I was sitting in a pub in Camden—Amy Winehouse’s favorite area of London—when I heard of her death. It’s a vivid memory to this day. In this excerpt from Girls, Interrupted: How Pop Culture Is Failing Women, Lisa Whittington-Hill examines the way society as a whole remembers Amy, and how that contrasts with the legacy of Kurt Cobain. It’s an analysis that raises some uncomfortable questions.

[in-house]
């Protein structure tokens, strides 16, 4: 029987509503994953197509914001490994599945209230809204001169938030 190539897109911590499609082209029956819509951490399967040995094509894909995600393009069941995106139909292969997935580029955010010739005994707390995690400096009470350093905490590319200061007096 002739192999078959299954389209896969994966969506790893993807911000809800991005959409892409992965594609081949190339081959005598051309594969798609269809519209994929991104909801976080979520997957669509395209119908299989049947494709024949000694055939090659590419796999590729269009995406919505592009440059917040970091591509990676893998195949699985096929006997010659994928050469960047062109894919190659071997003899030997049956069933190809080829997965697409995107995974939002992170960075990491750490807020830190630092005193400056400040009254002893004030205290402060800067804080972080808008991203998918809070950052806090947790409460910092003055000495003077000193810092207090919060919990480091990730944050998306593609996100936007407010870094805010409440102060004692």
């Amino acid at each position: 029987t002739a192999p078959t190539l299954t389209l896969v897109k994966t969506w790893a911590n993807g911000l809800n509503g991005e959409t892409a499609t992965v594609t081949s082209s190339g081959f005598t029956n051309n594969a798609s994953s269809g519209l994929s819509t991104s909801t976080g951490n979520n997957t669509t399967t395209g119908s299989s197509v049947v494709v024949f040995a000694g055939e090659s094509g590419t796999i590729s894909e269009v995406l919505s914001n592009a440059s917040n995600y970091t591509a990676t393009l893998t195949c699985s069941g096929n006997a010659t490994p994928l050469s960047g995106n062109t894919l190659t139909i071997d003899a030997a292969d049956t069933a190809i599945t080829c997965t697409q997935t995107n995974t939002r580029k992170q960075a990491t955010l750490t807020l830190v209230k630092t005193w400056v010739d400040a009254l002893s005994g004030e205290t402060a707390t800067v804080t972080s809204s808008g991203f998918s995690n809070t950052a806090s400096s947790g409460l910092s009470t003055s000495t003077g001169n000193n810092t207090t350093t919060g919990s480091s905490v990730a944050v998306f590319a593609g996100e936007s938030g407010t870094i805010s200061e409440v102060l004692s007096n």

Both Winehouse and Cobain had a complicated relationship with fame, resenting their success once the whole machine got too big. The singers didn’t want all the fancy things their hit songs and sold-out shows afforded: they just wanted to play music. “My music is not on that scale. Sometimes I wish it was, but I don’t think I am going to be at all famous. I don’t think I could handle it. I’d probably go mad,” Winehouse says, in the 2015 documentary Amy, of her pre–Back to Black status, describing fame as a “scary thing.”